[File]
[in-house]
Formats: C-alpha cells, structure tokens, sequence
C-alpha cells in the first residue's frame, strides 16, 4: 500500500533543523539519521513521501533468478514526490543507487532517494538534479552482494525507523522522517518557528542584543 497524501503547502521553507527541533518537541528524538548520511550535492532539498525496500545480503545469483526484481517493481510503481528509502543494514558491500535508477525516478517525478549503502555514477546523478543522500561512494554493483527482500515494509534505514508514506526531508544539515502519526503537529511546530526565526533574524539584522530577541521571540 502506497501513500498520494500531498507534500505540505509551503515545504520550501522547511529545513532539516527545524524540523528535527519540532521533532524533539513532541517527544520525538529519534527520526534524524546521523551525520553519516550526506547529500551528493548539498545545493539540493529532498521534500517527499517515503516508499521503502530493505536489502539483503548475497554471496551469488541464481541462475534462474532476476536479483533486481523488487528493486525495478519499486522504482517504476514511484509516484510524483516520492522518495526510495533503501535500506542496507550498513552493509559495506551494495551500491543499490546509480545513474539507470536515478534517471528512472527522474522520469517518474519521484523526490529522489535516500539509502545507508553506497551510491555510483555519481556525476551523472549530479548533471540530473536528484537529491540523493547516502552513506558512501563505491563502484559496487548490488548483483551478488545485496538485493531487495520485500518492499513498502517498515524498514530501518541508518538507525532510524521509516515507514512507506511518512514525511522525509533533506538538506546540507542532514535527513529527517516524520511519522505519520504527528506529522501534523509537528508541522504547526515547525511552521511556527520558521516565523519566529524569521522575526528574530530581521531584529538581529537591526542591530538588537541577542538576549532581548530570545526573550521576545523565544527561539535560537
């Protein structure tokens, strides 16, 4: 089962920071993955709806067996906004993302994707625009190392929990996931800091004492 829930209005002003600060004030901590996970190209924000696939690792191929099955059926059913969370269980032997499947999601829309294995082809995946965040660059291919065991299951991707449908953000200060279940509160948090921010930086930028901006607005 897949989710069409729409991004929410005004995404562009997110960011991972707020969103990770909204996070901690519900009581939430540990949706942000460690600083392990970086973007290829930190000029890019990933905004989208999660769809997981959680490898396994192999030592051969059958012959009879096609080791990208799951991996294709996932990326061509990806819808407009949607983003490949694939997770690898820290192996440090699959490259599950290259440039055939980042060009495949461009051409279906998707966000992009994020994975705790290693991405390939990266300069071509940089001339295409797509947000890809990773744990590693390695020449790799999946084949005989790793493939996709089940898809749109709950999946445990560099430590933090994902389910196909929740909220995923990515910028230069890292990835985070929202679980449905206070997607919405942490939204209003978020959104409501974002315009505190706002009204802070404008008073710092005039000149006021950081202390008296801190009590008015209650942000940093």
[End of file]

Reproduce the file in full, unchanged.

[in-house]
Formats: C-alpha cells, structure tokens, sequence
C-alpha cells in the first residue's frame, strides 16, 4: 500500500533543523539519521513521501533468478514526490543507487532517494538534479552482494525507523522522517518557528542584543 497524501503547502521553507527541533518537541528524538548520511550535492532539498525496500545480503545469483526484481517493481510503481528509502543494514558491500535508477525516478517525478549503502555514477546523478543522500561512494554493483527482500515494509534505514508514506526531508544539515502519526503537529511546530526565526533574524539584522530577541521571540 502506497501513500498520494500531498507534500505540505509551503515545504520550501522547511529545513532539516527545524524540523528535527519540532521533532524533539513532541517527544520525538529519534527520526534524524546521523551525520553519516550526506547529500551528493548539498545545493539540493529532498521534500517527499517515503516508499521503502530493505536489502539483503548475497554471496551469488541464481541462475534462474532476476536479483533486481523488487528493486525495478519499486522504482517504476514511484509516484510524483516520492522518495526510495533503501535500506542496507550498513552493509559495506551494495551500491543499490546509480545513474539507470536515478534517471528512472527522474522520469517518474519521484523526490529522489535516500539509502545507508553506497551510491555510483555519481556525476551523472549530479548533471540530473536528484537529491540523493547516502552513506558512501563505491563502484559496487548490488548483483551478488545485496538485493531487495520485500518492499513498502517498515524498514530501518541508518538507525532510524521509516515507514512507506511518512514525511522525509533533506538538506546540507542532514535527513529527517516524520511519522505519520504527528506529522501534523509537528508541522504547526515547525511552521511556527520558521516565523519566529524569521522575526528574530530581521531584529538581529537591526542591530538588537541577542538576549532581548530570545526573550521576545523565544527561539535560537
């Protein structure tokens, strides 16, 4: 089962920071993955709806067996906004993302994707625009190392929990996931800091004492 829930209005002003600060004030901590996970190209924000696939690792191929099955059926059913969370269980032997499947999601829309294995082809995946965040660059291919065991299951991707449908953000200060279940509160948090921010930086930028901006607005 897949989710069409729409991004929410005004995404562009997110960011991972707020969103990770909204996070901690519900009581939430540990949706942000460690600083392990970086973007290829930190000029890019990933905004989208999660769809997981959680490898396994192999030592051969059958012959009879096609080791990208799951991996294709996932990326061509990806819808407009949607983003490949694939997770690898820290192996440090699959490259599950290259440039055939980042060009495949461009051409279906998707966000992009994020994975705790290693991405390939990266300069071509940089001339295409797509947000890809990773744990590693390695020449790799999946084949005989790793493939996709089940898809749109709950999946445990560099430590933090994902389910196909929740909220995923990515910028230069890292990835985070929202679980449905206070997607919405942490939204209003978020959104409501974002315009505190706002009204802070404008008073710092005039000149006021950081202390008296801190009590008015209650942000940093």